Pop culture obsessives writing for the pop culture obsessed.
Pop culture obsessives writing for the pop culture obsessed.

Awake: “Slack Water”

Illustration for article titled Awake: “Slack Water”

I like Emma. Daniela Bobadilla is good in the role, low-key and pleasant, and she sells an appealing awkward-high-school cute that makes her a plausible love interest for Rex. As written, the character isn’t incredibly well-developed, but until the last couple weeks of the show, she filled the part she was called to play well enough. So when I say I don’t think her pregnancy is a good plot twist, it’s not because I think she isn’t carrying it (ha) well, or that the show is dealing with the issue in a crass or blatantly exploitative way. There are small moments throughout “Slack Water,” both with Emma and with the main case of the week, that demonstrate once again that the writers on Awake are smart folks who look for interesting ways to make their stories stand out. But moments on their own aren’t enough when they don’t build up to anything, and while this week’s episode wasn’t quite as tedious as last week’s, it was still a mostly dull affair, dragged down by a murder mystery that ran from point A to point D in an almost perfectly straight line. And then there was the drama over Emma and her baby. This was handled with great tact for the most part, and the actors carried it as well as they could, but it's not fitting in.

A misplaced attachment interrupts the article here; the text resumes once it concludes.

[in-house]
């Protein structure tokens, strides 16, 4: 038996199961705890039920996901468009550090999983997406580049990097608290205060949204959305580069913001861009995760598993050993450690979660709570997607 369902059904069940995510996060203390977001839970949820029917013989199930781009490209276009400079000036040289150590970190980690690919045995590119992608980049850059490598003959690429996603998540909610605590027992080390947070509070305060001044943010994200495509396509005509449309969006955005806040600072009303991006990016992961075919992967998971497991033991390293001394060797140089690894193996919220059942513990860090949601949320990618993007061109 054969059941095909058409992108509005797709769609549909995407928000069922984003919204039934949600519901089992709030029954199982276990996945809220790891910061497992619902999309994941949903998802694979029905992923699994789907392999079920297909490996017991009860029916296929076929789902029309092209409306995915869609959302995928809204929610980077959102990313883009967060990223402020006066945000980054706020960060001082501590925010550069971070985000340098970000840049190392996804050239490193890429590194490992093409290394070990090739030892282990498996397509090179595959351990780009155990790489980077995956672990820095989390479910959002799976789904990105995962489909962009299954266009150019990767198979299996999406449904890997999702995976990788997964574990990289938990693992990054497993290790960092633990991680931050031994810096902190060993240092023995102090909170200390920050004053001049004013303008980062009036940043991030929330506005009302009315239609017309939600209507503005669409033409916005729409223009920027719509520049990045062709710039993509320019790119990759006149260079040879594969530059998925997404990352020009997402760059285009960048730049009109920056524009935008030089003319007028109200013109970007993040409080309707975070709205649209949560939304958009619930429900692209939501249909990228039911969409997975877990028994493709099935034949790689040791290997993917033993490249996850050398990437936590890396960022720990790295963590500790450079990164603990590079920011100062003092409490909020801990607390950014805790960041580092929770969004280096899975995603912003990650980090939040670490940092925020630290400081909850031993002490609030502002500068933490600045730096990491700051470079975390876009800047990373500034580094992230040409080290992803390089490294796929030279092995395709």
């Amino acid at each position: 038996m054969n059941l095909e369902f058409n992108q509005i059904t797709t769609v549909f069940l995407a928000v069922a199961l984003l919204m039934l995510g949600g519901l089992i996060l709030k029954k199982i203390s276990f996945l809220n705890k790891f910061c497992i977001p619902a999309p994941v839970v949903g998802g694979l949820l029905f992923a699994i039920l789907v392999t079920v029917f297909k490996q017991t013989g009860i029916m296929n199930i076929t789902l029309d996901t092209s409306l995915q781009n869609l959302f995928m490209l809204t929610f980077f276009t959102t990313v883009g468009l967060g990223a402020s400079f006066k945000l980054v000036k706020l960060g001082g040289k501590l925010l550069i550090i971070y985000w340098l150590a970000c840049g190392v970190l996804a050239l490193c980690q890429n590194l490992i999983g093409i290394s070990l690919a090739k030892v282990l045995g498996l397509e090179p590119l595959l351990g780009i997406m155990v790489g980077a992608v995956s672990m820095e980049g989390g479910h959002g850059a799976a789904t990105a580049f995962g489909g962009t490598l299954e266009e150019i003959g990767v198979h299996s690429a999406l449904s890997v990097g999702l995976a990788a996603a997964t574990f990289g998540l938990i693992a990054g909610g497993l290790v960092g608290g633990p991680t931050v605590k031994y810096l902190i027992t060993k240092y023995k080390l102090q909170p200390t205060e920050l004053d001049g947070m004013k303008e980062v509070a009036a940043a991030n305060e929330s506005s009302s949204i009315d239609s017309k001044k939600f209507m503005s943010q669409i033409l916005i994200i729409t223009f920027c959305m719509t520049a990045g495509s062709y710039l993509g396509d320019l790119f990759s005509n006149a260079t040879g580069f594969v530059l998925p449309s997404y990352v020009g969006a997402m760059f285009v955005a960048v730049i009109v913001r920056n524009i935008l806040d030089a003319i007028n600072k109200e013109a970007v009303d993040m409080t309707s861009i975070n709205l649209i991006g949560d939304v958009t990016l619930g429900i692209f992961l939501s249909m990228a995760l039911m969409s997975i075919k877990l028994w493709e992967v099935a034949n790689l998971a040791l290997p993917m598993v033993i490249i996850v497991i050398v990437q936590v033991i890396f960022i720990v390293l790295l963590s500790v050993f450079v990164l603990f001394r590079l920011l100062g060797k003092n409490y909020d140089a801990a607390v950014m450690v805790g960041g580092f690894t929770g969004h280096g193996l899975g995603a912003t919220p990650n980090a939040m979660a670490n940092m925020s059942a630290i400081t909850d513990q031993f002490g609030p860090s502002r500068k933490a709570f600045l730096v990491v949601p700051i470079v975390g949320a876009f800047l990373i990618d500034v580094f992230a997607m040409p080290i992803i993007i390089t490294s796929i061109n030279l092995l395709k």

I figure the writers are going somewhere with this. The show has earned a certain amount of benefit of the doubt, so let’s not get worked up about how conveniently all of this plays into Michael’s need to stay in the same place in both worlds. That’s almost certainly intentional, and we’ll have to see if it works when the pay-off arrives. But in and of itself, this is a complex, emotionally fraught situation, and I’m not convinced Awake has enough of an established world to handle it. This is enough of a hook that it could serve perfectly well as the premise of its own series, and while I like the idea of cramming a bunch of ideas together when it serves a thematic effect, here, the whole concept just sort of sits on everyone’s heads, so underdeveloped that no one seems to know what to do with it. The script works to play up the ambiguity of Emma’s motives, and force Hannah to question what exactly she wants out of her relationship with the girl, but while these are both potentially rewarding narrative threads, they don’t feel in any way connected to Michael’s dilemma, which is presumably what the show is actually about. He cautions Hannah against reading too much into Emma’s expression during the semi-disastrous meeting with her parents (he’s wrong), and then he’s comforting when Hannah’s worried, and then he’s generically-helpful-dad when Emma shows up at their door. If the intention is to demonstrate his passivity in the face of these events, and if that passivity is going to lead us to some new crisis, that’s cool, but that doesn’t make for particularly good drama right now. Hannah offers to adopt her dead son’s baby, and Michael just shrugs and goes along with it. That’s kind of weird, isn’t it?